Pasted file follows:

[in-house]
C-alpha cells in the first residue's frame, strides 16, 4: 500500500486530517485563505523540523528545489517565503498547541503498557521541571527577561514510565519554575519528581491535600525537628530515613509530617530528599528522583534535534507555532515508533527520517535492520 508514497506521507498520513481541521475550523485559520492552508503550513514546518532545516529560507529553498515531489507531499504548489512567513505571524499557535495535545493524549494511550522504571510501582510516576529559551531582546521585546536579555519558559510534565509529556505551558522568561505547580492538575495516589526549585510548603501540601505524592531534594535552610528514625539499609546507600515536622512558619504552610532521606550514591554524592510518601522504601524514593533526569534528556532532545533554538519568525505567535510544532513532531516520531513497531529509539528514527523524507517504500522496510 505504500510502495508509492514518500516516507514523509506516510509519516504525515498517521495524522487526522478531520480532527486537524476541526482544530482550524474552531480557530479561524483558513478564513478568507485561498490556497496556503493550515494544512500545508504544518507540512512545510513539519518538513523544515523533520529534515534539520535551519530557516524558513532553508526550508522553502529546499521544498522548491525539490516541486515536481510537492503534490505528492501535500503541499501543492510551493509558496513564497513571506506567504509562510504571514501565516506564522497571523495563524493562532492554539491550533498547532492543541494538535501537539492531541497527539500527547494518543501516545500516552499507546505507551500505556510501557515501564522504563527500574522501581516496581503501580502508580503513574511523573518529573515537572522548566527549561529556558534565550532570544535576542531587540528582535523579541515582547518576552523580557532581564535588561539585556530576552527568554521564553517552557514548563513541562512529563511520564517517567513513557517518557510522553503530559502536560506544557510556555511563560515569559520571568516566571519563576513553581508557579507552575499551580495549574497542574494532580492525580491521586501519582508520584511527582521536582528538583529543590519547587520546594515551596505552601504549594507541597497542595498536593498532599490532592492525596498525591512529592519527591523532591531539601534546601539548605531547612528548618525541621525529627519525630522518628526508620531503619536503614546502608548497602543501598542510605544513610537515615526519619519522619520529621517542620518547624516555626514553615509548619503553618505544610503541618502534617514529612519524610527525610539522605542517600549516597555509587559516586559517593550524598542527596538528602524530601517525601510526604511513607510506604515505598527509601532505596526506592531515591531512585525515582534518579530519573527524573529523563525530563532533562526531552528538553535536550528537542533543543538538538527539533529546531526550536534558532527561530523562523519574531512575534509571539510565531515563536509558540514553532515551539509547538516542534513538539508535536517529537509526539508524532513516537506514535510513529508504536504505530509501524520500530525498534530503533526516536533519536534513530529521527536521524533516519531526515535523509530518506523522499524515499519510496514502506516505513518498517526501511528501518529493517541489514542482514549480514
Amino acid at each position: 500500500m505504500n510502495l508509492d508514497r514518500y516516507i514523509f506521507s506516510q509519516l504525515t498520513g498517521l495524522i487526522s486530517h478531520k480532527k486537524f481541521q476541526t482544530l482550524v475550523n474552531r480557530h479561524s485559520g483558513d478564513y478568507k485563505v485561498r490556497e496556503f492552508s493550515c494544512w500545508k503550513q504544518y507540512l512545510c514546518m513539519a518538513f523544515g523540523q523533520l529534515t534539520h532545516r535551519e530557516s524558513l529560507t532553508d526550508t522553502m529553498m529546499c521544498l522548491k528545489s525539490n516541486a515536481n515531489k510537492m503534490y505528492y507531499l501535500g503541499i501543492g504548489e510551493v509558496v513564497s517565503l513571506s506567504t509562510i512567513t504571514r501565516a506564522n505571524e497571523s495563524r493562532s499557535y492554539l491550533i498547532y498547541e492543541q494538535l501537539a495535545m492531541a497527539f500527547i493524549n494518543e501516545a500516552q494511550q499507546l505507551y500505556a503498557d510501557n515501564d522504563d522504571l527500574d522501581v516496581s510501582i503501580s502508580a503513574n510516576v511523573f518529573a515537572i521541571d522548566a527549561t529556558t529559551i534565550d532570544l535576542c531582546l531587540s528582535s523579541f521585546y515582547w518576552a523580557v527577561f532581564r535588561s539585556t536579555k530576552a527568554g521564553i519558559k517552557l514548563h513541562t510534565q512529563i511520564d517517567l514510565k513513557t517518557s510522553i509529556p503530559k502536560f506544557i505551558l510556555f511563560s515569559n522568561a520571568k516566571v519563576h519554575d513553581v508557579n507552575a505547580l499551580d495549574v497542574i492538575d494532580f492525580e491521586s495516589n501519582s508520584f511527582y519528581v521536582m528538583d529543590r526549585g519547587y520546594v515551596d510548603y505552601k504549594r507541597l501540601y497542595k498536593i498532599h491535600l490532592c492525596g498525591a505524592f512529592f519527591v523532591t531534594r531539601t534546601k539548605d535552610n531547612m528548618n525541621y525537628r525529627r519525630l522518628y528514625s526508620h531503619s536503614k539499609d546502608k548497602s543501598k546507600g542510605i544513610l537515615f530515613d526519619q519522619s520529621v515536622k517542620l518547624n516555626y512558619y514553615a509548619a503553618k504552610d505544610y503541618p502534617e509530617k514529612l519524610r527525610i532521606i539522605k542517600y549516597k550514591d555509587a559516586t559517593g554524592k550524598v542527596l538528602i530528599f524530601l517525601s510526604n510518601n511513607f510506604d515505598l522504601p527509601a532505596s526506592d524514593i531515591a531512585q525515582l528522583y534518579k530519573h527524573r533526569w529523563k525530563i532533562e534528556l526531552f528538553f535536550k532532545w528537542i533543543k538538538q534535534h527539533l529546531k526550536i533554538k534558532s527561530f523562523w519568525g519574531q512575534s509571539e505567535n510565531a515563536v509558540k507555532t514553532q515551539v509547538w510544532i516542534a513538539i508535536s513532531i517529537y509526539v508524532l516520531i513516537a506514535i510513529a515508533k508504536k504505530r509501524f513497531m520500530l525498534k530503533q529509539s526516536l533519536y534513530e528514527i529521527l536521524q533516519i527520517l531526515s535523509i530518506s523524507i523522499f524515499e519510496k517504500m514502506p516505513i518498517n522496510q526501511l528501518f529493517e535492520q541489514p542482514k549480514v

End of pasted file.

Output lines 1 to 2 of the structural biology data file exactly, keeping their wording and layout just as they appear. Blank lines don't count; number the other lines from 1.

[in-house]
C-alpha cells in the first residue's frame, strides 16, 4: 500500500486530517485563505523540523528545489517565503498547541503498557521541571527577561514510565519554575519528581491535600525537628530515613509530617530528599528522583534535534507555532515508533527520517535492520 508514497506521507498520513481541521475550523485559520492552508503550513514546518532545516529560507529553498515531489507531499504548489512567513505571524499557535495535545493524549494511550522504571510501582510516576529559551531582546521585546536579555519558559510534565509529556505551558522568561505547580492538575495516589526549585510548603501540601505524592531534594535552610528514625539499609546507600515536622512558619504552610532521606550514591554524592510518601522504601524514593533526569534528556532532545533554538519568525505567535510544532513532531516520531513497531529509539528514527523524507517504500522496510 505504500510502495508509492514518500516516507514523509506516510509519516504525515498517521495524522487526522478531520480532527486537524476541526482544530482550524474552531480557530479561524483558513478564513478568507485561498490556497496556503493550515494544512500545508504544518507540512512545510513539519518538513523544515523533520529534515534539520535551519530557516524558513532553508526550508522553502529546499521544498522548491525539490516541486515536481510537492503534490505528492501535500503541499501543492510551493509558496513564497513571506506567504509562510504571514501565516506564522497571523495563524493562532492554539491550533498547532492543541494538535501537539492531541497527539500527547494518543501516545500516552499507546505507551500505556510501557515501564522504563527500574522501581516496581503501580502508580503513574511523573518529573515537572522548566527549561529556558534565550532570544535576542531587540528582535523579541515582547518576552523580557532581564535588561539585556530576552527568554521564553517552557514548563513541562512529563511520564517517567513513557517518557510522553503530559502536560506544557510556555511563560515569559520571568516566571519563576513553581508557579507552575499551580495549574497542574494532580492525580491521586501519582508520584511527582521536582528538583529543590519547587520546594515551596505552601504549594507541597497542595498536593498532599490532592492525596498525591512529592519527591523532591531539601534546601539548605531547612528548618525541621525529627519525630522518628526508620531503619536503614546502608548497602543501598542510605544513610537515615526519619519522619520529621517542620518547624516555626514553615509548619503553618505544610503541618502534617514529612519524610527525610539522605542517600549516597555509587559516586559517593550524598542527596538528602524530601517525601510526604511513607510506604515505598527509601532505596526506592531515591531512585525515582534518579530519573527524573529523563525530563532533562526531552528538553535536550528537542533543543538538538527539533529546531526550536534558532527561530523562523519574531512575534509571539510565531515563536509558540514553532515551539509547538516542534513538539508535536517529537509526539508524532513516537506514535510513529508504536504505530509501524520500530525498534530503533526516536533519536534513530529521527536521524533516519531526515535523509530518506523522499524515499519510496514502506516505513518498517526501511528501518529493517541489514542482514549480514